It would be fascinating to see a comparison between whatever mesoscale model MeteoGroup are currently using to produce the graphics with for their BBC contract, and the corresponding NWP output from the Met Office fine mesh model or whatever it’s called these days.
We live to the north of Exeter and it’s been snowing here since around 9 am this morning, it was moderate snow for two or three hours but now it’s generally slight. The top image is from last nights forecast from the BBC in Plymouth (fig 1), which has you can see has slightly mishandled the snow area that’s been affecting central and eastern Devon, and taken it westward much too quickly if you compare it with the weather radar (fig 2).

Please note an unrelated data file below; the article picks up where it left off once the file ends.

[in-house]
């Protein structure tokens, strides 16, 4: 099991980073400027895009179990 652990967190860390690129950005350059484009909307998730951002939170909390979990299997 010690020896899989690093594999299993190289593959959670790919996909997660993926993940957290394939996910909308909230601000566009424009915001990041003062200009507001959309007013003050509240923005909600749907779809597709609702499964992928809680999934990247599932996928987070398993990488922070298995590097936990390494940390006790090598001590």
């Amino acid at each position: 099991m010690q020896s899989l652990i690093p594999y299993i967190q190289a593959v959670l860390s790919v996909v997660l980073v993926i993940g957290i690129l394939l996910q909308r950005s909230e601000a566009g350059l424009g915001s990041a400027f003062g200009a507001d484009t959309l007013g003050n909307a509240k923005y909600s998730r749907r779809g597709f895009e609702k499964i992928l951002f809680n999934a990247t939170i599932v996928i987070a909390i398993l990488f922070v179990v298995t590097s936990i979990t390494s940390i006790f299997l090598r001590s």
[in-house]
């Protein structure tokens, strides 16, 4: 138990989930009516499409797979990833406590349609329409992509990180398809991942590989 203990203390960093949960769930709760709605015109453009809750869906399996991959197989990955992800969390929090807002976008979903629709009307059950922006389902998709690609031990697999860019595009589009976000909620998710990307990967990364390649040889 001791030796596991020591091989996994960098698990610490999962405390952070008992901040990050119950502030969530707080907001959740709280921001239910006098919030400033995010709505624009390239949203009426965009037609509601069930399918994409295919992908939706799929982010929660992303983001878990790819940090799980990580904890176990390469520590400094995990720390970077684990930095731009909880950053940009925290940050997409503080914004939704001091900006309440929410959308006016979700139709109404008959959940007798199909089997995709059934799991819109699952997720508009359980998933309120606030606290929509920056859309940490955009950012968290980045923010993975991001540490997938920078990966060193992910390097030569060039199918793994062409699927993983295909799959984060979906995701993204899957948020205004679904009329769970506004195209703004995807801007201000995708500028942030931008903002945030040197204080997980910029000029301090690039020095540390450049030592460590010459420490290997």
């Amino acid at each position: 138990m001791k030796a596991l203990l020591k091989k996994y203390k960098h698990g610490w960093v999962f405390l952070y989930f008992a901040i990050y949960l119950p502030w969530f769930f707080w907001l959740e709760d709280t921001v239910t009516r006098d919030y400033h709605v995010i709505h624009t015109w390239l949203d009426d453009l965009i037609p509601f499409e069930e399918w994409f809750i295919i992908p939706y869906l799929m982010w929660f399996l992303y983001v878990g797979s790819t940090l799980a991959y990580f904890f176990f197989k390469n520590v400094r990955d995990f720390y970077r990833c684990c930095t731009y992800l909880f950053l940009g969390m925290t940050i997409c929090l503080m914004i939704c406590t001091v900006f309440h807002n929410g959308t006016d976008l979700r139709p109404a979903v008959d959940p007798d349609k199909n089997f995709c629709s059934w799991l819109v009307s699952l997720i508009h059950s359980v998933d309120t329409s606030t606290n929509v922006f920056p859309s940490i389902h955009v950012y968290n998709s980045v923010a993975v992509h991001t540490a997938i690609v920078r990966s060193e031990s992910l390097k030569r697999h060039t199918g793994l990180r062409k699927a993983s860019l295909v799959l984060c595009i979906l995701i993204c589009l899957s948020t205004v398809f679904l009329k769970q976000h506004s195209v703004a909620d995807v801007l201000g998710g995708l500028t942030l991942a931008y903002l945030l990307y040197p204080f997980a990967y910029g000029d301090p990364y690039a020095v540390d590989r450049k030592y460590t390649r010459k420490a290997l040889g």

That forecast on the BBC was broadcast at 1910 UTC last night, and I’m guessing that they we are looking at the 12 UTC run of the ECMWF model (because as far as I know it’s only run at 00 and 12 UTC), and so they must have been using T+26 data (14 UTC) if there is such a time frame – if not then they must interpolate it in some way from the T+24 and the T+27 data.
I suppose it’s quite acceptable for the general public, and most will not have spotted that their forecast cleared away the snow far too quickly. Did it affect anyone? Well it may have, especially if you were a motorist trying to use the A380 near Exeter earlier this afternoon, because they had to close the road due to heavy snow, but the again I suppose that’s what amber warnings are for.